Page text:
Aside from that, there is the doctrine of latches, where if the rent they are seeking is too old (often 90 days), the court could require the LL to refile in Civil or Supreme Court. That's harder for the LL to do.

Or there's the six year statute of limitations. If the back rent is 6+ years old, then you should be safe (at least most of the time).

Getting back to sever, it could mean they will "forgive" the back rent or a portion of it, but that usually means with prejudice. It doesn't make much sense to agree to a temporary forgiveness. Forgiveness often goes with a tenant agreeing to move out within a certain amount of time. Or, if a tenant has strong defenses (bad conditions, harassment, etc.), a LL could agree to an abatement in the rent sought (or a judge could order that).

If you wish to do it, you can contact the LL's lawyer and ask if that offer is still on the table. You say little about the underlying reasons for the court proceedings, so I can't opine if that makes sense or not. I would also contact a tenant attorney for a consultation and get their advice where you can give them the entire picture.

As for any stip in LL/T court, NEVER EVER EVER sign anything that contains the word "judgment" or "warrant."
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Re: Number of days to respond to non-payment petiotion

Postby lizkin33 » Tue May 15, 2018 4:42 pm

Thank you,

But now I'm confused again. The free legal attorney (Legal Aid Society i think) that was in court, as well as the court attorney for the self represented (that works for the court) both told me that "sever" means that they are forever foregoing the ability to collect that portion in housing court, but still maintain their right to bring another proceeding in civil court, or another court, BUT said proceeding would no longer put me in jeopardy of losing the apartment if I were not able to pay.

Could both these attorneys be wrong?
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Re: Number of days to respond to non-payment petiotion

Postby TenantNet » Tue May 15, 2018 5:33 pm

Look, we're not attorneys and do not "practice" in court. We don't represent anyone. But I've been in court many times with my LL over the years. Also, I've not seen the underlying papers or issues in this proceeding.

As to a legal meaning of the word "sever," I'm not sure of the implications. It might mean - like laches - that a LL would have to commence a new proceeding in Civil or Supreme Court, not Housing Court. (of course they would try and the tenant would need to raise Laches as a defense.

In Housing Court, a non-pay or holdover proceeding means the LL is seeking BOTH any back rent AND possession. It's entirely possible, usually in Civil Court, for a LL to seek back rent, but not possession. It depends on the circumstances. In such a case, if you win, you don't get evicted, but they can seek to satisfy any judgment through other means (like going after your paycheck).
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Re: Number of days to respond to non-payment petiotion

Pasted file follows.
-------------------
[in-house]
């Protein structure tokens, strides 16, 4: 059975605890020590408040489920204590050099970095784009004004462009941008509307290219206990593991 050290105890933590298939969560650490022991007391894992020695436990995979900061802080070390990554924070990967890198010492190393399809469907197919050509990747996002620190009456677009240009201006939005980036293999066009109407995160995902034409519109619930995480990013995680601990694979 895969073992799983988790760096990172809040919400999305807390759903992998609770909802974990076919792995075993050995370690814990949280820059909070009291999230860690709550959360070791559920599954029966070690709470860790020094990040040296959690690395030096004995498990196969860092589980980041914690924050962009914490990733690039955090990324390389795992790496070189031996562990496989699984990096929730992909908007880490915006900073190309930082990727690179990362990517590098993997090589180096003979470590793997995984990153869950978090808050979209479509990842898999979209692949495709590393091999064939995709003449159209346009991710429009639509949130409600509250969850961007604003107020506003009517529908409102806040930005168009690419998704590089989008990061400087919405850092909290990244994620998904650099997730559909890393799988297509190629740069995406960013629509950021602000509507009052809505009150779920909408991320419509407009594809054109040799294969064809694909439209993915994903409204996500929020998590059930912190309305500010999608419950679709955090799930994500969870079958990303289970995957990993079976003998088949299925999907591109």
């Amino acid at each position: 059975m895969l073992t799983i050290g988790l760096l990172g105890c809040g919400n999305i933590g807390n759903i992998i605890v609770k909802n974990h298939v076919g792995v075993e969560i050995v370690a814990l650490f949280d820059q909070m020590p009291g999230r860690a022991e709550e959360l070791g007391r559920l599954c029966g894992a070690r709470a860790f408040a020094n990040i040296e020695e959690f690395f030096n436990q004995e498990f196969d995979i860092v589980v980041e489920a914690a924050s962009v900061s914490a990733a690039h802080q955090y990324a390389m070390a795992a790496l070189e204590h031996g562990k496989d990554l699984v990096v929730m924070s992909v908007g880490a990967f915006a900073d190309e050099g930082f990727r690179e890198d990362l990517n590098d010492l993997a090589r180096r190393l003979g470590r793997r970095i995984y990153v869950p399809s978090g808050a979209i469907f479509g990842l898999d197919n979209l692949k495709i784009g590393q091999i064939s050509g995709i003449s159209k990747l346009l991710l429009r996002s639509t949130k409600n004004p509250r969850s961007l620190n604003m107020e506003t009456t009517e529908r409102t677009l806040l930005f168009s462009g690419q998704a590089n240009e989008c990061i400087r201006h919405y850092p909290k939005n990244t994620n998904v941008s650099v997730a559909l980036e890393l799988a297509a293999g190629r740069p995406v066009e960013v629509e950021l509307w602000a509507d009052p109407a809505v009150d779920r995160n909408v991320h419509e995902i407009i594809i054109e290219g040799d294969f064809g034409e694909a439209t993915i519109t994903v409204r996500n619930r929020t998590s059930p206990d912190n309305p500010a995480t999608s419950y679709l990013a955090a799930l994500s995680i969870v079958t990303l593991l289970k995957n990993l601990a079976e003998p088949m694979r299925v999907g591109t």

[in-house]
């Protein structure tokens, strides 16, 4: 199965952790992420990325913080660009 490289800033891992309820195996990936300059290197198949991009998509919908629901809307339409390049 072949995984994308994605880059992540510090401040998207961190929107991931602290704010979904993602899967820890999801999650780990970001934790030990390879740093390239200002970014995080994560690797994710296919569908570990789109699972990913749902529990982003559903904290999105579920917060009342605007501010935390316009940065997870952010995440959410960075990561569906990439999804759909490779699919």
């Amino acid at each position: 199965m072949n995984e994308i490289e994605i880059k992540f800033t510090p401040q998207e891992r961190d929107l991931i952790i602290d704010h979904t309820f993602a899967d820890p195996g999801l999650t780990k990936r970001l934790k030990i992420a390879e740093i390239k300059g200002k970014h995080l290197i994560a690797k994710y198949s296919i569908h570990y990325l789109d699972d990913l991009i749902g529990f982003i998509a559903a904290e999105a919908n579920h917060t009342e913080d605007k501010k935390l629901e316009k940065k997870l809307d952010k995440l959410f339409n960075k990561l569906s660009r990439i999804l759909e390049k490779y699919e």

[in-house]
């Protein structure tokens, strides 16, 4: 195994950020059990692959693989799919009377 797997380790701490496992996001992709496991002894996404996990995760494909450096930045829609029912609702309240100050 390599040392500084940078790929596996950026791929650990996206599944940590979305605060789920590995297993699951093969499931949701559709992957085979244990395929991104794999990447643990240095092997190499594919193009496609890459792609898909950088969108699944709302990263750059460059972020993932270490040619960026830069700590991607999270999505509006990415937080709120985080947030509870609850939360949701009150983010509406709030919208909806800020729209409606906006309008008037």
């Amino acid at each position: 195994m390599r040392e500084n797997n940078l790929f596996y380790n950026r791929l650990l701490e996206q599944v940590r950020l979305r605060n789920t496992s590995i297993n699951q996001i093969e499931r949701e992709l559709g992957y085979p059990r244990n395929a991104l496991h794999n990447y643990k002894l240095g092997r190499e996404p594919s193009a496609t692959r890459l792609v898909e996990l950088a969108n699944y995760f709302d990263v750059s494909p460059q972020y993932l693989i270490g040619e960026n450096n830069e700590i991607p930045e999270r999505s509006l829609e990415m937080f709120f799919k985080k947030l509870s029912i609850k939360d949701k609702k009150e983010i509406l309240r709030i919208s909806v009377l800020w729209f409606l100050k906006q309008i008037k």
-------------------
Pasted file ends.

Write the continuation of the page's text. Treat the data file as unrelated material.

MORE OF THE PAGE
Postby lizkin33 » Tue May 15, 2018 11:02 pm

"Aside from that, there is the doctrine of latches, where if the rent they are seeking is too old (often 90 days), the court could require the LL to refile in Civil or Supreme Court. That's harder for the LL to do."

Really?

The rent they are seeking is from January of 2017 till now.

So I could ask the court that I should only be accountable for the last 3 months?

And the rest they should seek in civil court?

In my answer to their petition I told the clerk about warranty of habitability defense and a few others, but did not include latches as a defense. How do I now modify my answer to include latches as well? Do I file an order to show cause for this? Will the LL attorney have to come to court for this and will this happen before the trial date?
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Re: Number of days to respond to non-payment petiotion

Postby TenantNet » Wed May 16, 2018 12:24 am

Yes, really.

Not the last 3 months from now, but from when they filed the case.

Have you not paid the LL, or paid into court, or into escrow any of the rent for the last 17 months? If not, then you've got troubles.

You would have to add laches as a defense in your answer. It might be too late to do that. But you can ask the court. Do some research on laches. I do not know if you can seek a ruling on laches by motion or OSC.

Laches is a double-edge sword. Filing in Civil Court might be harder for the LL, but also might be harder for the tenant (and might include a plea for possession as well). Civil court allows other things like discovery. Unless you know what you're doing (and I suspect you don't), then it might come back to bite you.
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Re: Number of days to respond to non-payment petiotion

Postby lizkin33 » Thu May 17, 2018 3:16 pm

Why is latches a double edge sword?

Also, reading the affidavit of service for the 3 day Notice and 30 day debtor notice they served me, it has a description of someone who doesn't live in my apartment, that they say accepted papers.

Does this mean that I can also try to add improper service to my defense? They did mail me a copy of the 3 day Notice and 30 day debtor notice though.

Is it too late to do that now that we already had a conference in court?
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Re: Number of days to respond to non-payment petiotion

Postby TenantNet » Thu May 17, 2018 4:09 pm

On bad service you should put in a demand for a Traverse, where you can challenge the service.

It depends on what is alleged in the affidavit. If they claim it was given to someone at the residence who is not you, and there is no one with that description at the residence, then that might be bad service. Look at the requirements for service. IF the court allows a Traverse hearing, it's like a mini-trial where the process server testifies and the tenant tries to undermine that testimony.